Monday, May 21, 2012

Book Review - Faerie Tale

Faerie Tale by Raymond E Feist
Faerie Tale
Review by Jacqui Slaney
Most people who think Of Raymond Feist associate him with the RiftWar, with Pug and Jimmy the Hand and all other such characters, I was the same and then I found this book.
This is the description of the story:
 Successful screenwriter Phil Hastings decides to move his family from sunny California to a ramshackle farmhouse in New York State. The idea is to take some time out, relax and pick up the threads of his career as a novelist.
Good plan, bad choice. The place they choose is surrounded by ancient woodland. The house they choose is the centre point of a centuries-old evil intent on making its presence felt to intruders.

This is a dark fantasy story that borders on horror and if you have read any mythology tales, you soon recognise some of the characters that Feist has used, and weaved together in a story, which is certainly not for children.

The story revolves round a family- a writer and his wife- twin sons and a teenage daughter who move out to a rural location so that Phil the writer can have the peace and quiet that his writing needs. It sounds an ideal location but you soon find out that it certainly is not ideal for the family. The house is next to a gateway to the Land of the Faeries, and is part of an old pact between the two worlds and so should never have been sold. Now I know that sounds like something out of a children’s book, but trust me, these creatures are nothing like Tinkerbelle.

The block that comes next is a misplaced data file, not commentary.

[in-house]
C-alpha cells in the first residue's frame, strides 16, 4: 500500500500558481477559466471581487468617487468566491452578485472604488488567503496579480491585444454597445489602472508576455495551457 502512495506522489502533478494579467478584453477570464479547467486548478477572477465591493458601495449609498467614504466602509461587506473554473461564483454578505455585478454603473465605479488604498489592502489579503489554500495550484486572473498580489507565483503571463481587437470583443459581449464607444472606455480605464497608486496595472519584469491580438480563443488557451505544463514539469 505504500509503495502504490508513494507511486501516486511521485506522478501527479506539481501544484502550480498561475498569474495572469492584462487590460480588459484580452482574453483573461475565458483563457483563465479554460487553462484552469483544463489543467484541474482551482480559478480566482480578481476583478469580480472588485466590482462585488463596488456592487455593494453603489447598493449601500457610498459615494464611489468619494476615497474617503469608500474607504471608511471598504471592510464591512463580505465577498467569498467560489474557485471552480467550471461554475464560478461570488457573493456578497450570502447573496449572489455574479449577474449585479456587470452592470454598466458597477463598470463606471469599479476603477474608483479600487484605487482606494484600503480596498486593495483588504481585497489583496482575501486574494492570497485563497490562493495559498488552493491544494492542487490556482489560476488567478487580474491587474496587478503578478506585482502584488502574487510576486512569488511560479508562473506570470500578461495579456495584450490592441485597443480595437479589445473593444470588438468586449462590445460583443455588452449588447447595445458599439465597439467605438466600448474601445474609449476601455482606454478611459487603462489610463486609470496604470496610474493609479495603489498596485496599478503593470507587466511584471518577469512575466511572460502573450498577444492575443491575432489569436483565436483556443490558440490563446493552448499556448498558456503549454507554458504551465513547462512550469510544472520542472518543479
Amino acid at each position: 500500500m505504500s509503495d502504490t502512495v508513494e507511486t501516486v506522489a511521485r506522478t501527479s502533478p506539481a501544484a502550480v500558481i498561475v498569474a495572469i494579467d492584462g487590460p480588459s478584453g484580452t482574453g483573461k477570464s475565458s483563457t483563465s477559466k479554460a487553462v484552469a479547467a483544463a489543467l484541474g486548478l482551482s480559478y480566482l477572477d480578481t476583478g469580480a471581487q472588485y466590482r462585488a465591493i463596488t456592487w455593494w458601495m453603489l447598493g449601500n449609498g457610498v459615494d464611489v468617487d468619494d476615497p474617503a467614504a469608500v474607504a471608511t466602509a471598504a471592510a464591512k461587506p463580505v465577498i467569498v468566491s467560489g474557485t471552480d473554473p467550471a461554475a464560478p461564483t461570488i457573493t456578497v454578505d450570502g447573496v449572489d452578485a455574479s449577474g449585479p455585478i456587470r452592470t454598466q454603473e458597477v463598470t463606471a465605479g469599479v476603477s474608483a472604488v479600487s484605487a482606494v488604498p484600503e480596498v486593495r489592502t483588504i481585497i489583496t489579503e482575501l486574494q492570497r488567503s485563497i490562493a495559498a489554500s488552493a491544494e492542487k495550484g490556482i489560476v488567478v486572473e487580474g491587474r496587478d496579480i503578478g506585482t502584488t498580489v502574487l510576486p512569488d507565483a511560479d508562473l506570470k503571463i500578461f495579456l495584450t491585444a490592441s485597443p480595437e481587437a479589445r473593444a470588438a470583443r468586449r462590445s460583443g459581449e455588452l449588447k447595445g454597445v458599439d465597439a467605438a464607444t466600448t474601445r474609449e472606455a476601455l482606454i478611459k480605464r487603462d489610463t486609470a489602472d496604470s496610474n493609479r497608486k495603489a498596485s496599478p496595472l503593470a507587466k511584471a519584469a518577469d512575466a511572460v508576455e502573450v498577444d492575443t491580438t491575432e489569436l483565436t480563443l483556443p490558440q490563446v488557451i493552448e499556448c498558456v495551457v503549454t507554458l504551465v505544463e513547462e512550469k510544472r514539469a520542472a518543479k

This is a stand-alone book but it is still a very strong story and it is a welcome change from the normal long series. This is another reason that I chose to read it, there is no complicated plot to follow or different characters to remember, and the story is simple but compelling.

 The way Feist describes the other world is imaginative and vivid, and the readers find themselves pulled into the story and the battle between Good and Evil, you can imagine these creatures being there causing these problems quite easily. As always Feist’s characters are well described and real and the action graphic and scary. In fact it is the described sexual violence which though only a tiny part of the story is what makes the whole story more disturbing.

Some people complain that this book is not like a Stephen King horror and is no good, but nowhere does this book claim to be like a Stephen King novel- so I am confused by the comparison. I have read this book countless times and always enjoy it and would recommend this story to anyone who likes fantasy and would like to read something a little different.

10 out of 10


  1. can I ask you detailed questions about this story?

  2. Anonymous,

    Of course you can. Just flag up any potential spoliers before hand for those that have not read it yet.

    Kind regards